"I got a feeling she's consuming a lot of this media and is aware of what's going on. She's not just tucked away hiding somewhere. She's right here in town," Baker said, referring to Hollywood. "The fact that she came out so boldly, it's pretty remarkable."
It also cast doubt on the existence of a tape with Bullock, he said. "It sounds like she's saying unequivocally there's not a tape."
One online report claimed that Bullock's security team over the weekend searched for the tape at the Los Angeles home the couple once shared. Baker said there was indeed a moving truck at their home but there's no way to confirm what contents were removed.
More significant than what was removed from their home, he said, is the fact that Bullock has neither seen James nor been near the house since she left days before the scandal broke.
James checked into the Sierra Tucson rehab center in Arizona on Mar. 26. Reports surfaced online earlier this week that James had left the center. But Baker said James had some issues with privacy and security, but those were worked out and he remains at Sierra Tucson.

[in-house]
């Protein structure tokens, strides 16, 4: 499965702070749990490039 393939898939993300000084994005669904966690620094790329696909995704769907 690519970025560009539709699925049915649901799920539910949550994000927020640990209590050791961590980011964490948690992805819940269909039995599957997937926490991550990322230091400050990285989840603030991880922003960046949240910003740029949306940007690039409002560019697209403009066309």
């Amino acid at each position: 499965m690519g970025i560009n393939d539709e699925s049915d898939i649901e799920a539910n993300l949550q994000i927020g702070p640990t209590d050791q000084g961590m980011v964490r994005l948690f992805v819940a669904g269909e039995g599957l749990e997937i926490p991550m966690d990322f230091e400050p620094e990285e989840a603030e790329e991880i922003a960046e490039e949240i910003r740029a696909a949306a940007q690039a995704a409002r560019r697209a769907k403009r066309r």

On Monday, James' former "Celebrity Apprentice" boss, Donald Trump, told MTV News: "He's a tough guy. He's very sullen, but he's tough. But he really did self-destruct and I can't imagine after what he's been with and what he's done that he gets Sandra back."
Meanwhile, Bullock is getting some support from a close circle of friends. Last week, she braved the paparazzi to visit friend Gabriel Brener, an investor in her Fortis Films production company. Comedian George Lopez, whose ABC sitcom Bullock produced, visited his friend for a second time on Monday and told the assembled paparazzi, "She's all right."
Lopez declined to comment to ABCNews.com.
For now, Bullock remains the "ultimate sympathetic character," Baker said. But, he added, she will be judged on how she handles James, her marriage and the continuing scandal.
"Like it or not, she is a part of this scandal, even if it's as a victim," he said.